A man is trapped on his roof in a flood with the waters rising around him. Men in boats and then men in helicoptors attempt to rescue him but he sends them away saying, "No, I have faith: I'm trusting in the LORD to rescue me." He dies in the flood and meets his maker and angrily asks God why He didn't save him. "I sent you boats and helicoptors", God replies, "but you wouldn't get it".

I used to think this joke attacked something of a straw man, but now I'm not so sure.

God's Words on God's Words

For anyone who might be interested (!) he's the first chapter (to be written) of the PhD I'm working on (which is intended to form chapter 2 of the final thesis). Entitled 'God's Words on God's Words: An outline and sketch of a standard Reformed Evangelical doctrine of scripture with developments from the philosophy of language and literary theory' (21 500 words). It summarises B. B. Warfield's doctrine of Scripture then summarises and evaluates the contribution that semiotics and speech act theory might make to a Reformed Evangelical doctrine of Scripture.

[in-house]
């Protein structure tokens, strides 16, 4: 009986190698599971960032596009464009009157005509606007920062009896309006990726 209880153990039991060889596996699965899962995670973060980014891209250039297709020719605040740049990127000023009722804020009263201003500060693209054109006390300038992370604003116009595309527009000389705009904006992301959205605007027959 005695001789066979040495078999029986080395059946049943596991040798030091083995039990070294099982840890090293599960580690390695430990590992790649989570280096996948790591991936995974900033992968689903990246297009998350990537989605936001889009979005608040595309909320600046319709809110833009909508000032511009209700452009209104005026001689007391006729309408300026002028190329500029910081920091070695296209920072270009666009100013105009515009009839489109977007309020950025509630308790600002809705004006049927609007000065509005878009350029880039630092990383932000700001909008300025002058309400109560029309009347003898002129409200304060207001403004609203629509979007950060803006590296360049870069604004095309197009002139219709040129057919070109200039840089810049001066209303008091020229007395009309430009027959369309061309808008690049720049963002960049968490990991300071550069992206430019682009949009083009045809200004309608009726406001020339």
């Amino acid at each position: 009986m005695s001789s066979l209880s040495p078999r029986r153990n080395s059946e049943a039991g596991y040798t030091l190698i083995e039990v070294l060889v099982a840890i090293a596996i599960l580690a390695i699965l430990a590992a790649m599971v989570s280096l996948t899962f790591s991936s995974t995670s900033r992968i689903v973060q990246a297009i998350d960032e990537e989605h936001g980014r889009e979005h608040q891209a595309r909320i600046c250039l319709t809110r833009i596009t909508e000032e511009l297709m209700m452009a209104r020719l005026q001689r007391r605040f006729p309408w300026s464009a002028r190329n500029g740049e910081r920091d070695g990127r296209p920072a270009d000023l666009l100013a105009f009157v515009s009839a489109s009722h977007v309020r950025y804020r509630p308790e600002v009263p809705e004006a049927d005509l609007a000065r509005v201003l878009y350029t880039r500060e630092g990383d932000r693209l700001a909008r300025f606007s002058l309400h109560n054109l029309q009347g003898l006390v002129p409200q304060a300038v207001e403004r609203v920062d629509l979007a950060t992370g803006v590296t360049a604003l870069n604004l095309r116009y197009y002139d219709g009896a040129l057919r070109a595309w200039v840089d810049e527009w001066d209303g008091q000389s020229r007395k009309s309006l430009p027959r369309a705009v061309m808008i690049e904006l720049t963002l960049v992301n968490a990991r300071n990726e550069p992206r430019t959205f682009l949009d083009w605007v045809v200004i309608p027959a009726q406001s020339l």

Christendom 2.0

What exactly are criticisms of Christendom 1 that must be avoided in Christendom 2.0?

(1) It was sometimes repressive / opressive / co-ercive. Christendom 2.0 must be voluntary through the spread of the gospel by the power of the Spirit as rulers and people become attentive to the Word of God, join the church and ask for help to be obedient to God as public as well as private persons, citizens and governors.

(2) It sometimes forgot Christ for the sake of the -dom. Christendom 2.0 must remain distinctively Christians and never compromise or sell out to the world. It must remember the antithesis, the lack of neutrality, the absolute crown rights of King Jesus to be Lord of All if he is to be Lord at all and the sufficiency of God's inerrant Word for all areas of public and private life.